Monday, January 25, 2010


A considerable number of releases with classical music are reissues. Some of these have even be reissued before, for instance when the vinyl was replaced by the CD. But some recordings are reissued for the first time.
I like especially recordings from the late 1960s and the 1970s, during the early and still strongly experimental years of the historical performance practice. Many of them I have purchased during those years but as I ddn't have them on CD I haven't heard them for ages.

It is interesting to listen to them so many years later. I am always curious to know if I like them just as much as I liked them when I first heard them. Sometimes so many better performances have been released since that their value is only historical, documenting a stage in the development of the performance practice of early music. But in other cases they still make great listening.

The reissue of a recording of orchestral overtures by Telemann, with the Concentus musicus Wien under Nikolaus Harnoncourt, is a very good example. Some of these overtures are quite well-known and have been recorded more recently. Technically some of these recordings may be better in that the skills to handle the period instruments have greatly advanced. But at the same time I often observe a loss in the amount of expression as well as a habit of making compromises in the application of what is known about how music was performed in the baroque era.

The way Harnoncourt realises the effects Telemann has incorporated in his music is still unsurpassed. In comparison with his highly evocative and often even provoking interpretations more recent recordings are not seldom bland and superficial.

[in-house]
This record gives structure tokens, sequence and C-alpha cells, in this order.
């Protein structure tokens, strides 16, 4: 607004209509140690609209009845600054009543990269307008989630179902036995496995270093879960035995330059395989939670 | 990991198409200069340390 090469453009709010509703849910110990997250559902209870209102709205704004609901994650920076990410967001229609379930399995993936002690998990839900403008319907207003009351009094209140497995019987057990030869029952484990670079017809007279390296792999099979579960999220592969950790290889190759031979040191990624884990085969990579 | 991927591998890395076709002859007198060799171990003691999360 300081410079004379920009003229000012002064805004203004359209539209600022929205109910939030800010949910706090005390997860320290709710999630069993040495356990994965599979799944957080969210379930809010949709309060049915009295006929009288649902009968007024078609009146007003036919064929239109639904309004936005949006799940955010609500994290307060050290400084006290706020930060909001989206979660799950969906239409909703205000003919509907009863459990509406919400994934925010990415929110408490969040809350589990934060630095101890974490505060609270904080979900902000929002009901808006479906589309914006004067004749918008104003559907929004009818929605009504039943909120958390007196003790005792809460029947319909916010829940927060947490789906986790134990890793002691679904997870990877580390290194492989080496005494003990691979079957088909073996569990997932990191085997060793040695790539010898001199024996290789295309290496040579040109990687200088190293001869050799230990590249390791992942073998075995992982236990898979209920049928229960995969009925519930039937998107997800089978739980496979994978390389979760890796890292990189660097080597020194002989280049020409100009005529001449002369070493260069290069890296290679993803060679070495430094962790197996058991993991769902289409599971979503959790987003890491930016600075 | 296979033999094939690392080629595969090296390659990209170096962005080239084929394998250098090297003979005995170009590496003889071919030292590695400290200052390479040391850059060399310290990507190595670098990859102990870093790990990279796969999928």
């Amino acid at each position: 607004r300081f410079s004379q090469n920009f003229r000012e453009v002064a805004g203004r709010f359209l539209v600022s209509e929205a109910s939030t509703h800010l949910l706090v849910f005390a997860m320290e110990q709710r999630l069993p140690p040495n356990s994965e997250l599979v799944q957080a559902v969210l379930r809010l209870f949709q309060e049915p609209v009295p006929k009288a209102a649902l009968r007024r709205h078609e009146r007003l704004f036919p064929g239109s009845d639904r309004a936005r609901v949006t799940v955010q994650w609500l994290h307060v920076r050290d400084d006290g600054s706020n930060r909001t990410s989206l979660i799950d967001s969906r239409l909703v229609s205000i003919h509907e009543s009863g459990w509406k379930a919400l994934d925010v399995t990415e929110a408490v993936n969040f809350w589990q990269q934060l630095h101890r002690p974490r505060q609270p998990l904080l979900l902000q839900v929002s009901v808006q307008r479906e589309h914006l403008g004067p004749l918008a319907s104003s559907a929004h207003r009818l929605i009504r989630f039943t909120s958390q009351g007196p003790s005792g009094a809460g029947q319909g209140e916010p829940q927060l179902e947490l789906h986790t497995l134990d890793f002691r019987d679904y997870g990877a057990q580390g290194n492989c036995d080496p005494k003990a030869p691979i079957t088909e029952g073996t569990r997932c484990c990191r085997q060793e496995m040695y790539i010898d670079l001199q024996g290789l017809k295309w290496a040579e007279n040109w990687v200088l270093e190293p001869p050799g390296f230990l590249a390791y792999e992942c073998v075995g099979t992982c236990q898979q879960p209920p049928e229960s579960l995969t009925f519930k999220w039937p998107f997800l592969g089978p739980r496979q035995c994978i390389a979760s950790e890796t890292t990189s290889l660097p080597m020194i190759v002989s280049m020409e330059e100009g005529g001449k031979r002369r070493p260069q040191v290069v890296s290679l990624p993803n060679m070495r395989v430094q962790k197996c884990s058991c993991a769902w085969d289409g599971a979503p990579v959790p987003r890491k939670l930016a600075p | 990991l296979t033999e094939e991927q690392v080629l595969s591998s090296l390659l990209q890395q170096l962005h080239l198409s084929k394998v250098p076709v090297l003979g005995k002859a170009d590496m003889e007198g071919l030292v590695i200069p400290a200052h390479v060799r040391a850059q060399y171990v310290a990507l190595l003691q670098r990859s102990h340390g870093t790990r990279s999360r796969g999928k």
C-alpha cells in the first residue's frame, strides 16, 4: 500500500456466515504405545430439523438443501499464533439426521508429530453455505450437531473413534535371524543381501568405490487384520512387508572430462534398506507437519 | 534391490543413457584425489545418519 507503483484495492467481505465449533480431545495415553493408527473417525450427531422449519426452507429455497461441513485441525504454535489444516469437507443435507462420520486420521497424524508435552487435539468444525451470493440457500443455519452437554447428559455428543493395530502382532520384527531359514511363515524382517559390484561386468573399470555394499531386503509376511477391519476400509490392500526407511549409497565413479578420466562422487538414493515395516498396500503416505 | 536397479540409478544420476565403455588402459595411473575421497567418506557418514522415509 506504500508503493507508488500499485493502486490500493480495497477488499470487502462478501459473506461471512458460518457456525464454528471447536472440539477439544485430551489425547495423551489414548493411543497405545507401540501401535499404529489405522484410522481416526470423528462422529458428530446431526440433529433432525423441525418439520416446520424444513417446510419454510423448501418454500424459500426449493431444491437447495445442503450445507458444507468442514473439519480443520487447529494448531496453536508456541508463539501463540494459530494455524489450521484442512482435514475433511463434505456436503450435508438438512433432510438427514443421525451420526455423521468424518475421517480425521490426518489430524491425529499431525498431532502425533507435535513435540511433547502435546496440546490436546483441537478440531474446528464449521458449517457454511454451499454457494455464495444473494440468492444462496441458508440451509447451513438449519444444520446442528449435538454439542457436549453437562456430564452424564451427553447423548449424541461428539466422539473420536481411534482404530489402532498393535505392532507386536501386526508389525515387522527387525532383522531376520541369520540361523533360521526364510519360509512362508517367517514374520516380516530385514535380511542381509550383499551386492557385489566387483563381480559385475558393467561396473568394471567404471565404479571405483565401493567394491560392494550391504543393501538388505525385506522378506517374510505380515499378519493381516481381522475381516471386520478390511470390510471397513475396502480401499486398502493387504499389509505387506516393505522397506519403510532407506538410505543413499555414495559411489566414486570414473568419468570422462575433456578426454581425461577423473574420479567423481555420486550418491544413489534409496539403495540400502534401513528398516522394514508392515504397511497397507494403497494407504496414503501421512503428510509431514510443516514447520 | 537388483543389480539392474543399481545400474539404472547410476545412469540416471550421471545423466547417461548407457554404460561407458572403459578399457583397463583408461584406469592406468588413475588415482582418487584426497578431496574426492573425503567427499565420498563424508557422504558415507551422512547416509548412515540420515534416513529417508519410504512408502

When I listen to a new recording of well-known repertoire, by Johann Sebastian Bach for instance, I regularly turn to older recordings, from the 1970s and 1980s. Quite often the older recordings are better as far as the interpretation is concerned. Take Bach's sonatas for keyboard and violin. In recent years I listened to a handful of new recordings, and in most cases I was severely disappointed about the way they were performed. Turning then to one of the very first recordings of these sonatas on period instruments, by Gustav Leonhardt and Sigiswald Kuijken, I concluded that their interpretations are unsurpassed since.

There is so much more knowledge about historical performance practices, and the mastery of period instruments has vastly improved. But that hasn't necessarily led to more convincing interpretations. If performances of more than 30 years ago are still top of the bill, that should give food for thought.

No comments:

Post a Comment